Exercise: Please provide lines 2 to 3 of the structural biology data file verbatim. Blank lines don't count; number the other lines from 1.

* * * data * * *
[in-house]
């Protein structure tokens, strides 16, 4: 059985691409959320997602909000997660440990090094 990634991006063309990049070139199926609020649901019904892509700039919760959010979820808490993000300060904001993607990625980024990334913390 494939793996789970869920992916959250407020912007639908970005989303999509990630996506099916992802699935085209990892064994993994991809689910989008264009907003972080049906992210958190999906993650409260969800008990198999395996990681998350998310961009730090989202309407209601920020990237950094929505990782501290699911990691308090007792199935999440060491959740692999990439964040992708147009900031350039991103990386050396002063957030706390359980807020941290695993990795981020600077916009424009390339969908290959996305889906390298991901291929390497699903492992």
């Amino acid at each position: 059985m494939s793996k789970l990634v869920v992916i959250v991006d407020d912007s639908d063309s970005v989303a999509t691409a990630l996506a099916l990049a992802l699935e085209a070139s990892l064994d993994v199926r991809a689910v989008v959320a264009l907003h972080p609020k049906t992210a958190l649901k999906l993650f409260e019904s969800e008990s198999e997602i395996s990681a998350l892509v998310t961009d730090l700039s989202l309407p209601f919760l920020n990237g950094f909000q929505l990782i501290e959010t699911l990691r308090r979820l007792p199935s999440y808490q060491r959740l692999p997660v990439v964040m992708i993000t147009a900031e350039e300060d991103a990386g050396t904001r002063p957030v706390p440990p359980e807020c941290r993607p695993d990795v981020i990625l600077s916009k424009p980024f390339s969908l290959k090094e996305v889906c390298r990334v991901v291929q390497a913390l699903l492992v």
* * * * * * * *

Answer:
């Protein structure tokens, strides 16, 4: 059985691409959320997602909000997660440990090094 990634991006063309990049070139199926609020649901019904892509700039919760959010979820808490993000300060904001993607990625980024990334913390 494939793996789970869920992916959250407020912007639908970005989303999509990630996506099916992802699935085209990892064994993994991809689910989008264009907003972080049906992210958190999906993650409260969800008990198999395996990681998350998310961009730090989202309407209601920020990237950094929505990782501290699911990691308090007792199935999440060491959740692999990439964040992708147009900031350039991103990386050396002063957030706390359980807020941290695993990795981020600077916009424009390339969908290959996305889906390298991901291929390497699903492992």
């Amino acid at each position: 059985m494939s793996k789970l990634v869920v992916i959250v991006d407020d912007s639908d063309s970005v989303a999509t691409a990630l996506a099916l990049a992802l699935e085209a070139s990892l064994d993994v199926r991809a689910v989008v959320a264009l907003h972080p609020k049906t992210a958190l649901k999906l993650f409260e019904s969800e008990s198999e997602i395996s990681a998350l892509v998310t961009d730090l700039s989202l309407p209601f919760l920020n990237g950094f909000q929505l990782i501290e959010t699911l990691r308090r979820l007792p199935s999440y808490q060491r959740l692999p997660v990439v964040m992708i993000t147009a900031e350039e300060d991103a990386g050396t904001r002063p957030v706390p440990p359980e807020c941290r993607p695993d990795v981020i990625l600077s916009k424009p980024f390339s969908l290959k090094e996305v889906c390298r990334v991901v291929q390497a913390l699903l492992v």